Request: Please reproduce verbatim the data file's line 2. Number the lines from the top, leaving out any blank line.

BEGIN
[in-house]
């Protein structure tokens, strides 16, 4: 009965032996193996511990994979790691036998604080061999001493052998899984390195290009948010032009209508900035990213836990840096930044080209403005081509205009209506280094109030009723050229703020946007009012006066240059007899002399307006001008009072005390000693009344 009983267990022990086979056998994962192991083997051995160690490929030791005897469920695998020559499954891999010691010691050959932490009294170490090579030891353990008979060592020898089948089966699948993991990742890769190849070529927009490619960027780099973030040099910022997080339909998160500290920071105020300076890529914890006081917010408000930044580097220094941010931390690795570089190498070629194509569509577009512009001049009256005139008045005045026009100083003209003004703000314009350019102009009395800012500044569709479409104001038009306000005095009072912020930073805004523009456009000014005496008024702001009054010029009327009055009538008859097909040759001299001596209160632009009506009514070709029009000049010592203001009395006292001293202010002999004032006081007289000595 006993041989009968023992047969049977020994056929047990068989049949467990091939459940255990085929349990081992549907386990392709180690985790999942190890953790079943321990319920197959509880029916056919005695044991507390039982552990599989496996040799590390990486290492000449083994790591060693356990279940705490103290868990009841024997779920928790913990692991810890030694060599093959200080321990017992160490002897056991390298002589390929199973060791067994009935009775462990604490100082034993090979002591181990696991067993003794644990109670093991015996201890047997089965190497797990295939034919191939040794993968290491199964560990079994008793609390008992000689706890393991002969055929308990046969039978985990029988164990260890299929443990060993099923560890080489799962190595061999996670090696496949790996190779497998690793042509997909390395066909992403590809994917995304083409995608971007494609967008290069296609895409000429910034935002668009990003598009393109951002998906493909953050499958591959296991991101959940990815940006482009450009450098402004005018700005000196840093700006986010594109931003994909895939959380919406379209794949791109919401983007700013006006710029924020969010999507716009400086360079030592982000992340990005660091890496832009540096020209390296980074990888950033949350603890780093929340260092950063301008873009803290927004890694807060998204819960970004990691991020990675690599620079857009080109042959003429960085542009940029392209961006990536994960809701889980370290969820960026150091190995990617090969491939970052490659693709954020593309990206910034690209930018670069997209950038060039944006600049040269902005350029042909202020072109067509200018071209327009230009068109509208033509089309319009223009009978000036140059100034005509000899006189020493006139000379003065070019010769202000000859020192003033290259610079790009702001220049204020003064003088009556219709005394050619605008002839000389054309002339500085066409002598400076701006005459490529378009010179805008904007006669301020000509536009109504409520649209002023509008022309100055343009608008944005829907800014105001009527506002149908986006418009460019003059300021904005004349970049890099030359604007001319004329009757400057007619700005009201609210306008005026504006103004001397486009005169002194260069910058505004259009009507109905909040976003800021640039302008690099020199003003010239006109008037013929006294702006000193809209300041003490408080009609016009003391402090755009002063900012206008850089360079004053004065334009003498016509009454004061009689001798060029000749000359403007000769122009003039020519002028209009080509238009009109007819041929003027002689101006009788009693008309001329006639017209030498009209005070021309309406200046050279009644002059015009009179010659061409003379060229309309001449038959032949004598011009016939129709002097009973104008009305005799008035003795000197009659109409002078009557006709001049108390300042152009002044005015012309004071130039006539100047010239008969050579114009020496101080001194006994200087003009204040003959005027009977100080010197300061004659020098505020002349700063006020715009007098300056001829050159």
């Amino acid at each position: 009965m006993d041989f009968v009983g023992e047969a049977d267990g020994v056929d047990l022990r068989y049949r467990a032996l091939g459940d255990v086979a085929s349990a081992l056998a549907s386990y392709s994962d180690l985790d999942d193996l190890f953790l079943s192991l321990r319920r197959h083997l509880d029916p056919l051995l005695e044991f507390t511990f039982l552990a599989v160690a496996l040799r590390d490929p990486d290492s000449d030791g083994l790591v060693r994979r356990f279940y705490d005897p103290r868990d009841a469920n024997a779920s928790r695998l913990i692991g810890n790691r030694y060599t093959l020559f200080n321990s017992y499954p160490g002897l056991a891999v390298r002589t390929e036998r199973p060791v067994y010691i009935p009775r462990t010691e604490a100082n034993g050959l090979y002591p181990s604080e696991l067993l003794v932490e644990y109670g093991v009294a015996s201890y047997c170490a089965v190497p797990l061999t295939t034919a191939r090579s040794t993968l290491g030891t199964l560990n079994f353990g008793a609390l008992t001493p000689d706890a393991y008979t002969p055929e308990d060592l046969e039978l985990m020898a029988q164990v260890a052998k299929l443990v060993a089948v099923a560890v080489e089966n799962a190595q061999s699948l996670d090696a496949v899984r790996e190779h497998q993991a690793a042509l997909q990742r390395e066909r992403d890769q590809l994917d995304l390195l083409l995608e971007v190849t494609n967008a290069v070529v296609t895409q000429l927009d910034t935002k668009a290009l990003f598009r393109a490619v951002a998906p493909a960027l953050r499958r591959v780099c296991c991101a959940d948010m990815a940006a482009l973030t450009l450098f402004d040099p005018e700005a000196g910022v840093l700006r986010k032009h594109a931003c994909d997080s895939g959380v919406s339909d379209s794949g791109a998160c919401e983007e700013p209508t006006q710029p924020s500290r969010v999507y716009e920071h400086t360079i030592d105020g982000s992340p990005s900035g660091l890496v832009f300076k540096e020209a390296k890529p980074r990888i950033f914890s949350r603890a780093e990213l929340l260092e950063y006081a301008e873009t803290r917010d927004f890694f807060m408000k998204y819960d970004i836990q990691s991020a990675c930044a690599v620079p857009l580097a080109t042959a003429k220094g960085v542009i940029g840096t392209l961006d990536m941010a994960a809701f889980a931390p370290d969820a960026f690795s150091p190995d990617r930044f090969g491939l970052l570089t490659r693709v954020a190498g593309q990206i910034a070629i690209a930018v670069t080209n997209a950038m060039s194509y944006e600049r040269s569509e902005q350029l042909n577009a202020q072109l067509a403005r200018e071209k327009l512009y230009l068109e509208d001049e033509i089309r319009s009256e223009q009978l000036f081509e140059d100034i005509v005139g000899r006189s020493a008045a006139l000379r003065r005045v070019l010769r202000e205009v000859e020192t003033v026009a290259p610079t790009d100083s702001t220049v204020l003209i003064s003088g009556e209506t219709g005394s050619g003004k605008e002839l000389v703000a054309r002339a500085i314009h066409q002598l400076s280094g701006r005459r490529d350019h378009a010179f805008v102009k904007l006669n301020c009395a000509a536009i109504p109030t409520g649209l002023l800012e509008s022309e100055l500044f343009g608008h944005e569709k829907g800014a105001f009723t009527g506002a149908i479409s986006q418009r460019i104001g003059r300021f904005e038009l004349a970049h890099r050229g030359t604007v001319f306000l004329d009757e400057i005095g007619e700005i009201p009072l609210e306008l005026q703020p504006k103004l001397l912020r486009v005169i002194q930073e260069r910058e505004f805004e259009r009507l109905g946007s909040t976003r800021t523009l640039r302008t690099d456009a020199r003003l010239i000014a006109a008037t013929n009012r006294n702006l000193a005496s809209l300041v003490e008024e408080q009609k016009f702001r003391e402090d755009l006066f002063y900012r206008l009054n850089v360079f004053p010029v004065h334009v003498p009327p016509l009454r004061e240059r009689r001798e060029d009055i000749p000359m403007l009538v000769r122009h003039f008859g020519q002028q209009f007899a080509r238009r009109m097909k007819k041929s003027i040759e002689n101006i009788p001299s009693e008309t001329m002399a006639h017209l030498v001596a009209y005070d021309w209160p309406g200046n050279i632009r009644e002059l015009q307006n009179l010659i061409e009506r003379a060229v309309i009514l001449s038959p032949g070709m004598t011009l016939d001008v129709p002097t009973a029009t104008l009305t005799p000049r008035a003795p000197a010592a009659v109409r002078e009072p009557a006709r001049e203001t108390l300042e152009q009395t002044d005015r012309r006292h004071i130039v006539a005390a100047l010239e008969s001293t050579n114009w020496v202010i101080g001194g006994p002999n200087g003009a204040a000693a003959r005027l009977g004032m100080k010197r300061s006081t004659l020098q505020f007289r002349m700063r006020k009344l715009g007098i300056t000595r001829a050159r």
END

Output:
């Protein structure tokens, strides 16, 4: 009965032996193996511990994979790691036998604080061999001493052998899984390195290009948010032009209508900035990213836990840096930044080209403005081509205009209506280094109030009723050229703020946007009012006066240059007899002399307006001008009072005390000693009344 009983267990022990086979056998994962192991083997051995160690490929030791005897469920695998020559499954891999010691010691050959932490009294170490090579030891353990008979060592020898089948089966699948993991990742890769190849070529927009490619960027780099973030040099910022997080339909998160500290920071105020300076890529914890006081917010408000930044580097220094941010931390690795570089190498070629194509569509577009512009001049009256005139008045005045026009100083003209003004703000314009350019102009009395800012500044569709479409104001038009306000005095009072912020930073805004523009456009000014005496008024702001009054010029009327009055009538008859097909040759001299001596209160632009009506009514070709029009000049010592203001009395006292001293202010002999004032006081007289000595 006993041989009968023992047969049977020994056929047990068989049949467990091939459940255990085929349990081992549907386990392709180690985790999942190890953790079943321990319920197959509880029916056919005695044991507390039982552990599989496996040799590390990486290492000449083994790591060693356990279940705490103290868990009841024997779920928790913990692991810890030694060599093959200080321990017992160490002897056991390298002589390929199973060791067994009935009775462990604490100082034993090979002591181990696991067993003794644990109670093991015996201890047997089965190497797990295939034919191939040794993968290491199964560990079994008793609390008992000689706890393991002969055929308990046969039978985990029988164990260890299929443990060993099923560890080489799962190595061999996670090696496949790996190779497998690793042509997909390395066909992403590809994917995304083409995608971007494609967008290069296609895409000429910034935002668009990003598009393109951002998906493909953050499958591959296991991101959940990815940006482009450009450098402004005018700005000196840093700006986010594109931003994909895939959380919406379209794949791109919401983007700013006006710029924020969010999507716009400086360079030592982000992340990005660091890496832009540096020209390296980074990888950033949350603890780093929340260092950063301008873009803290927004890694807060998204819960970004990691991020990675690599620079857009080109042959003429960085542009940029392209961006990536994960809701889980370290969820960026150091190995990617090969491939970052490659693709954020593309990206910034690209930018670069997209950038060039944006600049040269902005350029042909202020072109067509200018071209327009230009068109509208033509089309319009223009009978000036140059100034005509000899006189020493006139000379003065070019010769202000000859020192003033290259610079790009702001220049204020003064003088009556219709005394050619605008002839000389054309002339500085066409002598400076701006005459490529378009010179805008904007006669301020000509536009109504409520649209002023509008022309100055343009608008944005829907800014105001009527506002149908986006418009460019003059300021904005004349970049890099030359604007001319004329009757400057007619700005009201609210306008005026504006103004001397486009005169002194260069910058505004259009009507109905909040976003800021640039302008690099020199003003010239006109008037013929006294702006000193809209300041003490408080009609016009003391402090755009002063900012206008850089360079004053004065334009003498016509009454004061009689001798060029000749000359403007000769122009003039020519002028209009080509238009009109007819041929003027002689101006009788009693008309001329006639017209030498009209005070021309309406200046050279009644002059015009009179010659061409003379060229309309001449038959032949004598011009016939129709002097009973104008009305005799008035003795000197009659109409002078009557006709001049108390300042152009002044005015012309004071130039006539100047010239008969050579114009020496101080001194006994200087003009204040003959005027009977100080010197300061004659020098505020002349700063006020715009007098300056001829050159």